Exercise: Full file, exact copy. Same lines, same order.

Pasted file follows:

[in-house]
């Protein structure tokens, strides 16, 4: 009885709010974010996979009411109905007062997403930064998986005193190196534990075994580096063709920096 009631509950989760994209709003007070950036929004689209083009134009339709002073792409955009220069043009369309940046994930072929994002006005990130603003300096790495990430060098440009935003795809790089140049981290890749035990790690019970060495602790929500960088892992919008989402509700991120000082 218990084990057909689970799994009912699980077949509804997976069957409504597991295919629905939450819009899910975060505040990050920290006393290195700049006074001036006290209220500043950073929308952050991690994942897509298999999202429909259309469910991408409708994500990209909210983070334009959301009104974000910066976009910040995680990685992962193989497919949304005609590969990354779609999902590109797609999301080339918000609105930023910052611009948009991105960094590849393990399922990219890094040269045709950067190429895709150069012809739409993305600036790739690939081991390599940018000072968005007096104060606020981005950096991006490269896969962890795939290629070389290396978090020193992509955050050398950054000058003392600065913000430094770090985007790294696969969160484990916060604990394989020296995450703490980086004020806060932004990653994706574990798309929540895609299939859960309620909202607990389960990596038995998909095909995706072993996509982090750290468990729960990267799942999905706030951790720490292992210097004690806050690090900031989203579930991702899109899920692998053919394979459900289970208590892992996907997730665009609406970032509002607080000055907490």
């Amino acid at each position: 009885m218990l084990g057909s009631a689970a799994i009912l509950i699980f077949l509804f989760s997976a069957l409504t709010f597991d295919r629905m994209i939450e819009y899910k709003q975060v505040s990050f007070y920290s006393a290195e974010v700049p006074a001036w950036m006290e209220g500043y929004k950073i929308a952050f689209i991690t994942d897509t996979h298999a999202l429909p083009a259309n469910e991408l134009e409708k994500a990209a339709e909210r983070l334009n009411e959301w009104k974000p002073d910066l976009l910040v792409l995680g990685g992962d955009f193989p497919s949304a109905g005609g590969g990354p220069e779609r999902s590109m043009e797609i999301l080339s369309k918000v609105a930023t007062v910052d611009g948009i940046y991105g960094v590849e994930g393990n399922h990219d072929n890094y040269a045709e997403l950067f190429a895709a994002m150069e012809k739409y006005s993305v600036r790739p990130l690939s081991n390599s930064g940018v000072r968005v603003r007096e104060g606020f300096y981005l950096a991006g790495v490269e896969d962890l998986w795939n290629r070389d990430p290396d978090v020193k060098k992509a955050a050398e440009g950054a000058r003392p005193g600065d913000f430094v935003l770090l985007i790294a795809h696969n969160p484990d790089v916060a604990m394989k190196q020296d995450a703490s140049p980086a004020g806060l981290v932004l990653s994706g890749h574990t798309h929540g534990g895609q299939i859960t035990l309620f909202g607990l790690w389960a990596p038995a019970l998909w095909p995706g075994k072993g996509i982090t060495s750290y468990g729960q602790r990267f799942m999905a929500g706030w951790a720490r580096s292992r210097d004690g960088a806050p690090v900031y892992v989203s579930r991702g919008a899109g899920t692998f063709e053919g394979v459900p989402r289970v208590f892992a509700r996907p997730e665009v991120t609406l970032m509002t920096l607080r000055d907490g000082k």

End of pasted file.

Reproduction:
[in-house]
């Protein structure tokens, strides 16, 4: 009885709010974010996979009411109905007062997403930064998986005193190196534990075994580096063709920096 009631509950989760994209709003007070950036929004689209083009134009339709002073792409955009220069043009369309940046994930072929994002006005990130603003300096790495990430060098440009935003795809790089140049981290890749035990790690019970060495602790929500960088892992919008989402509700991120000082 218990084990057909689970799994009912699980077949509804997976069957409504597991295919629905939450819009899910975060505040990050920290006393290195700049006074001036006290209220500043950073929308952050991690994942897509298999999202429909259309469910991408409708994500990209909210983070334009959301009104974000910066976009910040995680990685992962193989497919949304005609590969990354779609999902590109797609999301080339918000609105930023910052611009948009991105960094590849393990399922990219890094040269045709950067190429895709150069012809739409993305600036790739690939081991390599940018000072968005007096104060606020981005950096991006490269896969962890795939290629070389290396978090020193992509955050050398950054000058003392600065913000430094770090985007790294696969969160484990916060604990394989020296995450703490980086004020806060932004990653994706574990798309929540895609299939859960309620909202607990389960990596038995998909095909995706072993996509982090750290468990729960990267799942999905706030951790720490292992210097004690806050690090900031989203579930991702899109899920692998053919394979459900289970208590892992996907997730665009609406970032509002607080000055907490």
């Amino acid at each position: 009885m218990l084990g057909s009631a689970a799994i009912l509950i699980f077949l509804f989760s997976a069957l409504t709010f597991d295919r629905m994209i939450e819009y899910k709003q975060v505040s990050f007070y920290s006393a290195e974010v700049p006074a001036w950036m006290e209220g500043y929004k950073i929308a952050f689209i991690t994942d897509t996979h298999a999202l429909p083009a259309n469910e991408l134009e409708k994500a990209a339709e909210r983070l334009n009411e959301w009104k974000p002073d910066l976009l910040v792409l995680g990685g992962d955009f193989p497919s949304a109905g005609g590969g990354p220069e779609r999902s590109m043009e797609i999301l080339s369309k918000v609105a930023t007062v910052d611009g948009i940046y991105g960094v590849e994930g393990n399922h990219d072929n890094y040269a045709e997403l950067f190429a895709a994002m150069e012809k739409y006005s993305v600036r790739p990130l690939s081991n390599s930064g940018v000072r968005v603003r007096e104060g606020f300096y981005l950096a991006g790495v490269e896969d962890l998986w795939n290629r070389d990430p290396d978090v020193k060098k992509a955050a050398e440009g950054a000058r003392p005193g600065d913000f430094v935003l770090l985007i790294a795809h696969n969160p484990d790089v916060a604990m394989k190196q020296d995450a703490s140049p980086a004020g806060l981290v932004l990653s994706g890749h574990t798309h929540g534990g895609q299939i859960t035990l309620f909202g607990l790690w389960a990596p038995a019970l998909w095909p995706g075994k072993g996509i982090t060495s750290y468990g729960q602790r990267f799942m999905a929500g706030w951790a720490r580096s292992r210097d004690g960088a806050p690090v900031y892992v989203s579930r991702g919008a899109g899920t692998f063709e053919g394979v459900p989402r289970v208590f892992a509700r996907p997730e665009v991120t609406l970032m509002t920096l607080r000055d907490g000082k």